Regional Cooperation Minister David Amsalem lashed out Tuesday at top military commanders, claiming the Israel Defense Forces was seeing a “rebellion” in its ranks that IDF chiefs were failing to quell, and calling for prominent opponents of the government’s judicial overhaul to “rot” behind bars.
His criticism was swiftly rebuffed by President Isaac Herzog and Defense Minister Yoav Gallant.
“In any normal army, you treat rebels like rebels should be treated,” Amsalem, of Prime Minister Benjamin Netanyahu’s Likud party, told Army Radio.
Amsalem castigated IDF Chief of Staff Herzi Halevi and Air Force chief Tomer Bar over the thousands of reservists, including many pilots, who have said they will stop their volunteer duty in protest of the coalition’s efforts to weaken the judiciary.
Bar and others have warned that the reservist protests are having an increasingly negative impact on military readiness, drawing rebukes from Netanyahu and supporters of the government.
“This is happening on their watch,” Amsalem said. “This will enter the history books. People will study 20 and 30 years from now who the chief of staff was and who the Air Force chief was and what happened.”
Amsalem backed Netanyahu’s warning to top military brass that intelligence they share at a meeting this week of the Knesset Foreign Affairs and Defense Committee will be leaked — remarks some in the security establishment reportedly felt were an attempt to prevent them from providing lawmakers with the full picture on readiness and deterrence.
“[Hezbollah leader Hassan] Nasrallah is keeping tabs and it’s possible that after this information [is relayed], we will get missiles in Tel Aviv the next day,” he said, seeming to suggest the IDF would be to blame for such an attack by the Lebanese terror group.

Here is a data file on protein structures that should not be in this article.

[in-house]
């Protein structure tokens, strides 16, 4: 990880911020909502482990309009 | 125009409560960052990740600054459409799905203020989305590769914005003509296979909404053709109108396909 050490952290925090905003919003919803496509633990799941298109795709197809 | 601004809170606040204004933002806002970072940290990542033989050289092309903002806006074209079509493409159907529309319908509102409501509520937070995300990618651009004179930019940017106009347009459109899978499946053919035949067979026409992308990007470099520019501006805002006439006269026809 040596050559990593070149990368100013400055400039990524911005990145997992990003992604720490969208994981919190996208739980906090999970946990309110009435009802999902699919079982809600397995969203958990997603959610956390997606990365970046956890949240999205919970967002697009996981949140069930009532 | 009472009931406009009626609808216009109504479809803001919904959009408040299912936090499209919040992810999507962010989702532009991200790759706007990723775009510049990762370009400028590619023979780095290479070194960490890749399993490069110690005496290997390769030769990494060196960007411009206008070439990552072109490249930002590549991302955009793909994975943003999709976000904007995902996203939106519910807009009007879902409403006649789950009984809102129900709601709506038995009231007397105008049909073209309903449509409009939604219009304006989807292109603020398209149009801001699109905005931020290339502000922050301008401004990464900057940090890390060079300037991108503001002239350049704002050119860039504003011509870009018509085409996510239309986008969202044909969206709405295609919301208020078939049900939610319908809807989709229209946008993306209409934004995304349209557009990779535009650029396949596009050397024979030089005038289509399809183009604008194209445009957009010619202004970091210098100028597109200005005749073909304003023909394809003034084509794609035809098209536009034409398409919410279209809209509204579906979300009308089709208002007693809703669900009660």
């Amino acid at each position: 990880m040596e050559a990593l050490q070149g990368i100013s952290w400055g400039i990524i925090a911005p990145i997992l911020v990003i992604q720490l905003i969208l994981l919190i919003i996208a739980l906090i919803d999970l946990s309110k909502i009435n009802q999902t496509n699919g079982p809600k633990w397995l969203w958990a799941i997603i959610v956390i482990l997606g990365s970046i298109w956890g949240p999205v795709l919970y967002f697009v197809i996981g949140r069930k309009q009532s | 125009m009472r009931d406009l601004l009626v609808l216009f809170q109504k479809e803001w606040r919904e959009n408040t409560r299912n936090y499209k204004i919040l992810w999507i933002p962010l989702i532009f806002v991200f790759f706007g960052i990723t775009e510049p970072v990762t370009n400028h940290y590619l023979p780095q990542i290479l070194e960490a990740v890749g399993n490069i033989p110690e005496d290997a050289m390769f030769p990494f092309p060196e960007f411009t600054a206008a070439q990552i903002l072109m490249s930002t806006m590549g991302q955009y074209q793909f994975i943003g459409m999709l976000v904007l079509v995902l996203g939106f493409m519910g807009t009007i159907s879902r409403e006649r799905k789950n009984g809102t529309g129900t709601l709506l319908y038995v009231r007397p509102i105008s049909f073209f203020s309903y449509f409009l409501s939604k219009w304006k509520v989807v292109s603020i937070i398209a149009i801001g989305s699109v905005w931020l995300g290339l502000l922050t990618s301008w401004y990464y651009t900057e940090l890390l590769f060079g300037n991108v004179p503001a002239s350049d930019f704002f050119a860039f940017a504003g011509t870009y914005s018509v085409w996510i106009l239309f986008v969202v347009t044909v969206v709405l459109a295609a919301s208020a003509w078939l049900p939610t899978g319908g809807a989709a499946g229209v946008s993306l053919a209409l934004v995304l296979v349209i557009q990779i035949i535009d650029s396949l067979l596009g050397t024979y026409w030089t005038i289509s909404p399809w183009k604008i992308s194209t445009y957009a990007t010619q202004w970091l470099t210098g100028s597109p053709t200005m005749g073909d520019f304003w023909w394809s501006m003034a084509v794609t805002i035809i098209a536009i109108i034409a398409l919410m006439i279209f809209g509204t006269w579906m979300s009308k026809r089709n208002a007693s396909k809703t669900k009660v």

Amsalem also called for public figures backing the anti-government protests to be arrested and imprisoned for life.
“One of the Shin Bet’s jobs is to act against the undermining of state institutions,” he claimed. “The head of the Shin Bet needs to arrest [former Supreme Court president] Aharon Barak, [former prime minister] Ehud Barak, [former IDF chief of staff Dan] Halutz and their ilk today, and I believe they should rot in prison until the end of their lives.”
President Herzog quickly issued a statement coming to the IDF’s defense, saying the criticism “harms its resilience.”
“We have a strong army and excellent chief of staff. Our conscript and reserve soldiers risk their lives day and night, today and every day. We all owe them tremendous gratitude and love for their activity in defense of the country’s security,” Herzog said in a statement.
“Cool it,” he added.
Defense Minister Gallant, a member of Likud, similarly defended the military, hailing members of the Israeli Air Force as “the best people in the State of Israel” after touring the Ramon base with Bar.
“I appeal to elected officials: If you cannot contain yourselves, attack me, the defense minister,” he said. “Keep the IDF out of the political debate.”
Amsalem’s remarks were also swiftly condemned by opposition party heads.
“The IDF commanders and fighters aren’t ‘rebels.’ They’re wonderful Israeli patriots keeping us alive,” Opposition Leader Yair Lapid said.
“But what would you call a minister whose life mission is to divide the country, inflame hate and violence and racism, corrupt public service with jobs for associates, and lead us to civil war? If that isn’t rebellion and treason against the state, what is?”
National Unity chief Benny Gantz, a former defense minister and army chief, hit out at Netanyahu, saying the premier was causing the military even greater harm by not speaking against the criticism of senior IDF officers.
“What’s hurting them is in fact what is not said. The prime minister’s deafening silence is allowing extremists to harm our most valuable asset,” Gantz wrote on X, the social media outlet formerly known as Twitter.
Amsalem’s comments Tuesday and the subsequent pushback came a day after Hebrew media reported that leading security officials believe that Netanyahu — in allowing his allies to attack top military brass — was trying to assign to them responsibility for the decline in military readiness caused by the reserve soldiers’ protests.
Also Monday, the prime minister’s son Yair Netanyahu shared a Facebook post that said Halevi “will be remembered as the most failed and destructive chief of staff in the history of the IDF” for not cracking down on the reservists. The post was deleted from his page around half an hour after it was shared.
Gallant swiftly defended Halevi in a tweet, praising him as “one of the most excellent officers that I’ve met in all my years in the IDF and security establishment.”
Without explicitly condemning the post shared by his son, Netanyahu tweeted that the country faced “big challenges,” and that he was “working day and night together with the defense minister, the IDF chief of staff, senior IDF officers and security forces to jointly guarantee Israel’s security under all circumstances.”